Rich countries, by virtue of having high incomes, have very low poverty rates (by global standards). As seen in the chart above, if reducing inequality is a component of the reduction of poverty (as well as growth), then developed nations are generally very good at doing that - or can be. Only South Korea (which is fairly equitable) and the not actually developed nations (Chile, Mexico, and Turkey) don’t have large reductions in inequality from their taxation and spending.
If you look at the World Bank figures for Europe and North America, extreme poverty barely increased last year - and American stimulus was actually so generous that the poverty rate decreased to 8.5%, the lowest figure ever recorded. Using a different measurement, it was halved compared to 2018. Child poverty was slashed from 13.7% to 5.9%, rather than the alternative: a sharply higher interest rate, at least as high as during the 1970s. The US actually spent as much on stimulus as it did during 1943, at the height of World War Two, and it had the largest stimulus package of the developed world, followed closely by Singapore and Slovenia. The disposable income of Americans grew in the pandemic, versus the decreases of the Europeans.
Speaking of the US, it is a bit unfairly maligned in terms of poverty. It has a much smaller welfare state than Europe (and also a much more expensive healthcare system, which hides how small it actually is) but it has accomplished quite a bit. Contrary to popular belief, Lyndon Johnson’s War on Poverty was actually a huge success, and the key is pretty mundane: poverty is measured, to be blunt, badly, with a rate that adjusts for things like cost of living or changes in consumption patterns.
The official poverty rate in 1964, when the War on Poverty began, was a striking 19.5%; whilst the official rate is 10.5%, the rate after adjusting for bad methodology is an astounding 1.6%. And using current standards, the poverty rate is an unimpressive 10.5%, although it’s worth pointing out that nearly 70% of Americans were poor in 1963 under this measure. Obviously this means that the US should set better poverty thresholds, but it also means that it can actually, effectively attack poverty if it wants to.
Growth still matters
Lastly, why does economic growth still matter if redistribution can get you all the way?
Several points that have been made are tempered by growth. For instance, the issue of resources: while developing countries do now have the resources for redistribution, they didn’t in the past, and they might not have the capacity to implement it (or the institutions to want to do it) for a long time. Plus, the amount of pre-redistribution poverty (aka “market poverty”) matters, because countries with more income need less money to eradicate poverty, and thus have more money for anything else they might want. And rich countries were only able to afford such large COVID stimulus packages because of their wealth - there appears to be a relationship between GDP per capita and size of the stimulus: Argentina only spent 3% of GDP, whereas Australia (5 times as rich) spent 13%.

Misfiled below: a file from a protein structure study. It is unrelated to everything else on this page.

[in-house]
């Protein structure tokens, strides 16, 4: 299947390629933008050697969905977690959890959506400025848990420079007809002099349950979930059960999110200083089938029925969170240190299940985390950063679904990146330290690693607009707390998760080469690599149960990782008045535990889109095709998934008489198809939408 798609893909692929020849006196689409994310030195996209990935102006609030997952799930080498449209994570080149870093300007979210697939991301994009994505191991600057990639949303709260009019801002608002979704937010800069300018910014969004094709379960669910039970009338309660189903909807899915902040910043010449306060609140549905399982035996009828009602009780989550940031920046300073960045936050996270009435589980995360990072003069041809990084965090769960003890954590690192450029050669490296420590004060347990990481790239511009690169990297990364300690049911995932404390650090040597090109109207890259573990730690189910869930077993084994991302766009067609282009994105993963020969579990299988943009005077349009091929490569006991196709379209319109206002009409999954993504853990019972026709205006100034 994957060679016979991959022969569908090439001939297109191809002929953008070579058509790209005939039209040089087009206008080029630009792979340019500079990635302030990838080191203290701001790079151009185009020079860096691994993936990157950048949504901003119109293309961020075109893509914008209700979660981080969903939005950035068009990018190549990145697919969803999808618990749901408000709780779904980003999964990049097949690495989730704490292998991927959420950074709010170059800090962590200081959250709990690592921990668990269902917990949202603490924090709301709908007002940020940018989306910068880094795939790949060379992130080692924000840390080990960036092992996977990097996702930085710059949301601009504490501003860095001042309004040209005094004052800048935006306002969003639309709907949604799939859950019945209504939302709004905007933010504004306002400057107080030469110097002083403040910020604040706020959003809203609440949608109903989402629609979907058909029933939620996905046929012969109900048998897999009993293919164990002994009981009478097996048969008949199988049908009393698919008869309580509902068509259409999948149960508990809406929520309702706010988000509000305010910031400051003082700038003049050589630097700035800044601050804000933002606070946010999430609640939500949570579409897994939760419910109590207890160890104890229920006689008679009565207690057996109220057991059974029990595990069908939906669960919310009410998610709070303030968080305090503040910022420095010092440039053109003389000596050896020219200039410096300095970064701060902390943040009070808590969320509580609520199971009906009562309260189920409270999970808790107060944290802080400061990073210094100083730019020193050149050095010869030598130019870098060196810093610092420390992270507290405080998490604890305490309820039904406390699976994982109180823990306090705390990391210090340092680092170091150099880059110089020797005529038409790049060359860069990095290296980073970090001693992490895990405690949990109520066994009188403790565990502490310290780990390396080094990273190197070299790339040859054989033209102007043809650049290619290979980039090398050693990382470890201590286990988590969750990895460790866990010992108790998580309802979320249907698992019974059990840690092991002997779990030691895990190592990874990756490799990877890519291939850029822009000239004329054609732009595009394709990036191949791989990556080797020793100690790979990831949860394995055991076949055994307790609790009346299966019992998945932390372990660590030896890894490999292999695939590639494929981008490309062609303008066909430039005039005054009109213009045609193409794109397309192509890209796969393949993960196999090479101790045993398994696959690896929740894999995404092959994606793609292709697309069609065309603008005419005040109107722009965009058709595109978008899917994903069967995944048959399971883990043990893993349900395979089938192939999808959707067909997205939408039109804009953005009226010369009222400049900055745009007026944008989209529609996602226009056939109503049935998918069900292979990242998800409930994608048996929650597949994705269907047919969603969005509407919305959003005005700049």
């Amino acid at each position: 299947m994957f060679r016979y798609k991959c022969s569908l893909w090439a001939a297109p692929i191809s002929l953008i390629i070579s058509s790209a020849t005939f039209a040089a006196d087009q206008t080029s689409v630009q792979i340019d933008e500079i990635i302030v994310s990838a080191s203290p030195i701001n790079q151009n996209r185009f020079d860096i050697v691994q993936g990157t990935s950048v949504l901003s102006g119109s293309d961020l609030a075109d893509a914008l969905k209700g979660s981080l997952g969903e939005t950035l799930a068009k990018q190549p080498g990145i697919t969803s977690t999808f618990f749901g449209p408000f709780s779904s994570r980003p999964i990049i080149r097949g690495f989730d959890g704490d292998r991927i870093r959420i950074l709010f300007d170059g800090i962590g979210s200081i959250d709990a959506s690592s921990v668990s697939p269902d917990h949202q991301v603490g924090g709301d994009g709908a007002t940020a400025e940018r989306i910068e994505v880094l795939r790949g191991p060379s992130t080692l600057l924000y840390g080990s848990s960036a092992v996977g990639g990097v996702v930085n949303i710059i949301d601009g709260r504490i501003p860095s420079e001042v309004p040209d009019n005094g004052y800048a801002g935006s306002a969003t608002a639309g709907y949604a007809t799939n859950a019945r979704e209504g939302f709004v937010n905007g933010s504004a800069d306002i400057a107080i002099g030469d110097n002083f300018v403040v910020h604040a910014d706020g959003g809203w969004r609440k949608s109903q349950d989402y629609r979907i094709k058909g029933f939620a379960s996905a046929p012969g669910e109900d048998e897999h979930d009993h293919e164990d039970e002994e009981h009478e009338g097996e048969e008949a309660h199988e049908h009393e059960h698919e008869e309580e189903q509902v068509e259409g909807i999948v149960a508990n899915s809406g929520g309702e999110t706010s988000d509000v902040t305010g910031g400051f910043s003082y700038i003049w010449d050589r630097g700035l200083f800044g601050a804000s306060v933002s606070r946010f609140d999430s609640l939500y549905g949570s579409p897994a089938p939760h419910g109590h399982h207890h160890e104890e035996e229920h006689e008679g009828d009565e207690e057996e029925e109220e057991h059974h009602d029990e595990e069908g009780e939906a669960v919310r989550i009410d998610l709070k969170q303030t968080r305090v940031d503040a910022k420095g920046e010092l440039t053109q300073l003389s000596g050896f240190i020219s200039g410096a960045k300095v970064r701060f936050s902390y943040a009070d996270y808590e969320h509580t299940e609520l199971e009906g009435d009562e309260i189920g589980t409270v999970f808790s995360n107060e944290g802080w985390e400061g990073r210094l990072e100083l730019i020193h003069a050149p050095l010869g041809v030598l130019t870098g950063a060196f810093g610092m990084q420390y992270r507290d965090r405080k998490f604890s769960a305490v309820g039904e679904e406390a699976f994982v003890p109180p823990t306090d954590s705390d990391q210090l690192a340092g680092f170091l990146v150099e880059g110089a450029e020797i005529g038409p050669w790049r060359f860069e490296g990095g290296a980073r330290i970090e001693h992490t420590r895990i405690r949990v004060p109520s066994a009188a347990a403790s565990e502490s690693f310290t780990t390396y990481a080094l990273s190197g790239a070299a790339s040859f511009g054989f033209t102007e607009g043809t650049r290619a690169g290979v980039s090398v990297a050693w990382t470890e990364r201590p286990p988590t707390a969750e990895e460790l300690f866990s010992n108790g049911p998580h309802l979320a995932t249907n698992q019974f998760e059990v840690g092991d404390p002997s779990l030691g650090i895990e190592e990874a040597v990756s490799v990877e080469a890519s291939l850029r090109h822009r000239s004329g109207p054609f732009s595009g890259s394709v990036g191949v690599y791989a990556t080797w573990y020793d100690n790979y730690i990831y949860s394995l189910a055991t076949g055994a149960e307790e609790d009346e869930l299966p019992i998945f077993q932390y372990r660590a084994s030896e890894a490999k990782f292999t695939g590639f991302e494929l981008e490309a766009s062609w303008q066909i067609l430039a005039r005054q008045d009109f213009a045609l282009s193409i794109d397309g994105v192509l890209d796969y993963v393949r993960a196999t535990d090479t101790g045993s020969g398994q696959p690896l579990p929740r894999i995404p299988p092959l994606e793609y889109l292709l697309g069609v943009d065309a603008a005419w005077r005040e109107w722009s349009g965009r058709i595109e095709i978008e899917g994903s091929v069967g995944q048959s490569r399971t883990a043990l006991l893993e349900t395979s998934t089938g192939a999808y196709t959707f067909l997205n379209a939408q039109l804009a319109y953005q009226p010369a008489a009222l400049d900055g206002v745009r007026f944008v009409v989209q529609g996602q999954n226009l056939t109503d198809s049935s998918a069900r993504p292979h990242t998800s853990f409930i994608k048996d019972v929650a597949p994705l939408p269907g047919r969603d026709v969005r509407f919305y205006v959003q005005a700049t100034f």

There’s also the fact that inequality reductions might have decreasing returns: countries with high poverty and/or high inequality reduce poverty twice as much as other countries through redistribution, and the amount of growth that benefits the very poor is basically zero. But in less unequal countries, the “elasticity of poverty to growth” is basically one, meaning that the rising tide does lift all boats. It seems that very few countries actually have growth benefit the poor specifically a lot, and most countries can have strong transmission between growth of average income and growth of lower incomes past a certain point in equitability.
Plus, reducing poverty is also a pro growth policy. Since poor people have less human capital accumulation, reducing poverty increases the human capital stock (this is why Latin America getting those inequality gains by cutting the university wage premium is such a dicey bet, too). As a result, tackling poverty (and other related factors of underdevelopment) results in a stronger base for the economy, with more broadly shared growth.
Even if you don’t think economic growth is necessary, reducing inequality is enough to create it - which is particularly important given that the efforts of getting more and more improvements in poverty with little growth are really hard. This thread by economist Leopoldo Tornarolli, for instance, shows that halving Argentina’s poverty rate to 21% would require slashing inequality by 45%, turning the country into one of the world’s most equitable. And the costs of reducing inequality that much would be staggering as well, which would probably be very high to cover without the country actually getting any richer.
In conclusion, extreme poverty is bad. With minimum effort, we’d be able to erradicate the worst kind of poverty in the world within our lifetimes, maybe more. I am not some insane goalpost shifter, but after having everyone cross the 1.90 threshhold, we’d focus on crossing the 2.5 line, or the 3.2 line, the 5.5 line, the 7.4 line, the ten dollar line, etc. Just like the US’s War on Poverty was successful and now needs a do-over for new times, we should do the same for global poverty, based on redistribution to the poor, economic stability, and broadly shared growth.
Progress before and until COVID
Just give people money
Africa and poverty
Latin America and poverty
The developed world and poverty
Why growth still matters